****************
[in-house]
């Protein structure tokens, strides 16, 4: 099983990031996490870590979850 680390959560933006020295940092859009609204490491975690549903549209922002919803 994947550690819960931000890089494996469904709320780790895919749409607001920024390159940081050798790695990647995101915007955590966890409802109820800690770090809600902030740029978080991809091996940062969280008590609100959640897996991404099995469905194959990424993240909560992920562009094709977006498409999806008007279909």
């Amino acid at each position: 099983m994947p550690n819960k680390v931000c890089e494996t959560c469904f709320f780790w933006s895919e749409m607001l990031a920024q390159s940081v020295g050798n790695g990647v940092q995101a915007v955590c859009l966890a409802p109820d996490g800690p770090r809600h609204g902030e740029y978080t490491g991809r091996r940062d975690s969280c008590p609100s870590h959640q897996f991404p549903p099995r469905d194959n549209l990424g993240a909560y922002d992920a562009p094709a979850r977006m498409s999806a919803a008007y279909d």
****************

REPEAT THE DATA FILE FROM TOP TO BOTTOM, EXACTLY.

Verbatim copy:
[in-house]
């Protein structure tokens, strides 16, 4: 099983990031996490870590979850 680390959560933006020295940092859009609204490491975690549903549209922002919803 994947550690819960931000890089494996469904709320780790895919749409607001920024390159940081050798790695990647995101915007955590966890409802109820800690770090809600902030740029978080991809091996940062969280008590609100959640897996991404099995469905194959990424993240909560992920562009094709977006498409999806008007279909």
């Amino acid at each position: 099983m994947p550690n819960k680390v931000c890089e494996t959560c469904f709320f780790w933006s895919e749409m607001l990031a920024q390159s940081v020295g050798n790695g990647v940092q995101a915007v955590c859009l966890a409802p109820d996490g800690p770090r809600h609204g902030e740029y978080t490491g991809r091996r940062d975690s969280c008590p609100s870590h959640q897996f991404p549903p099995r469905d194959n549209l990424g993240a909560y922002d992920a562009p094709a979850r977006m498409s999806a919803a008007y279909d």